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By Larry E. Johnson, MD, PhD, Associate Professor of Geriatrics and Family and Preventive Medicine; Medical Director, University of Arkansas for Medical Sciences; Central Arkansas Veterans Healthcare System

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Molybdenum (Mo) is a component of coenzymes necessary for the activity of xanthine oxidase, sulfite oxidase, and aldehyde oxidase.

Genetic and nutritional deficiencies of molybdenum have been reported but are rare. Genetic sulfite oxidase deficiency was described in 1967 in a child. It resulted from the inability to form the molybdenum coenzyme despite the presence of adequate molybdenum. The deficiency caused intellectual disability, seizures, opisthotonus, and lens dislocation.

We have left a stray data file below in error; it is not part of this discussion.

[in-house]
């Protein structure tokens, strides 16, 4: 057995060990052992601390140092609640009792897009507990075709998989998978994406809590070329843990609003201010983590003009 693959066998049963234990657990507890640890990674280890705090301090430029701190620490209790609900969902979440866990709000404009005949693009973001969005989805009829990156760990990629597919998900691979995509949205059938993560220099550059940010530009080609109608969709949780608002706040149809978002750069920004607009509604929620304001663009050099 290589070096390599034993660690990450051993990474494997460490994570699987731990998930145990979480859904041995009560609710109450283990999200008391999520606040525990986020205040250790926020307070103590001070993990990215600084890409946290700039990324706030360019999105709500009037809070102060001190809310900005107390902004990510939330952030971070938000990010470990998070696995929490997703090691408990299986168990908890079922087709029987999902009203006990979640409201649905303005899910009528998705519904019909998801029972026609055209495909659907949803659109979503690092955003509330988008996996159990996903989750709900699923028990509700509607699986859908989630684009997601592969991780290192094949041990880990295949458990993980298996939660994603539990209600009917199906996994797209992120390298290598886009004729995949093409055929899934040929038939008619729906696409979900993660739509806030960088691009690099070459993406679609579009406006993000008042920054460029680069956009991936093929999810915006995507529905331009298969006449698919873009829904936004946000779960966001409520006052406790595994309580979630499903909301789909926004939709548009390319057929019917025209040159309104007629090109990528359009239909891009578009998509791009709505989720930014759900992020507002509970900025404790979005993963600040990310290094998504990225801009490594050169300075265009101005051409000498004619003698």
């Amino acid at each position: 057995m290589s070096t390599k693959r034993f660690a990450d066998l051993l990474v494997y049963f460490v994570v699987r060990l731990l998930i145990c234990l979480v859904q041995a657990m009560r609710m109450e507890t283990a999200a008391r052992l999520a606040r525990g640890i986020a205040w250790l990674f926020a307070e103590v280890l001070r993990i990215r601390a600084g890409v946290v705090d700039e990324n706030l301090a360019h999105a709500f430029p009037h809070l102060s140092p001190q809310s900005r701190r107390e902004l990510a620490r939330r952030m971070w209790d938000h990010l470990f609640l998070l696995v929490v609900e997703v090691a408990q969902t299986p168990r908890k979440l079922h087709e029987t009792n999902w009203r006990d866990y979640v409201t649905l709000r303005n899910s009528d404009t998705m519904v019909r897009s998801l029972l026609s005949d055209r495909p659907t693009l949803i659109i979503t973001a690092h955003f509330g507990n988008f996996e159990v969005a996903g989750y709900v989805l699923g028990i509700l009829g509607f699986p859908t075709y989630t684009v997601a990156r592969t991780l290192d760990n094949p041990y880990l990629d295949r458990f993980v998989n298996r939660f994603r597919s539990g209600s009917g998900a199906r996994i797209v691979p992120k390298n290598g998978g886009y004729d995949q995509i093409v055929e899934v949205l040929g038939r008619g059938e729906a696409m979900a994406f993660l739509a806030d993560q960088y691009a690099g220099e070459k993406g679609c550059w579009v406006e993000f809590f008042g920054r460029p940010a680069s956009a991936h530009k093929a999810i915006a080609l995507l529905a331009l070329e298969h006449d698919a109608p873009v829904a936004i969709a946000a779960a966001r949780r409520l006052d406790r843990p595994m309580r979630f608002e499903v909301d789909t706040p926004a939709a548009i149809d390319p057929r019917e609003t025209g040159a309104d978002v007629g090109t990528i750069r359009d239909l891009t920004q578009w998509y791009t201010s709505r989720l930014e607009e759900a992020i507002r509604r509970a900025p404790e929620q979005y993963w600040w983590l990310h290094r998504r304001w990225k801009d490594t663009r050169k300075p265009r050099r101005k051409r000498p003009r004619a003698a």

Molybdenum deficiency resulting in sulfite toxicity occurred in a patient receiving long-term TPN. Symptoms were tachycardia, tachypnea, headache, nausea, vomiting, and coma. Laboratory tests showed high levels of sulfite and xanthine and low levels of sulfate and uric acid in the blood and urine. Ammonium molybdate 300 mcg/day IV caused dramatic recovery.

A case of molybdenum toxicity may have occurred in 1961; it caused goutlike symptoms and abnormalities of the GI tract, liver, and kidneys.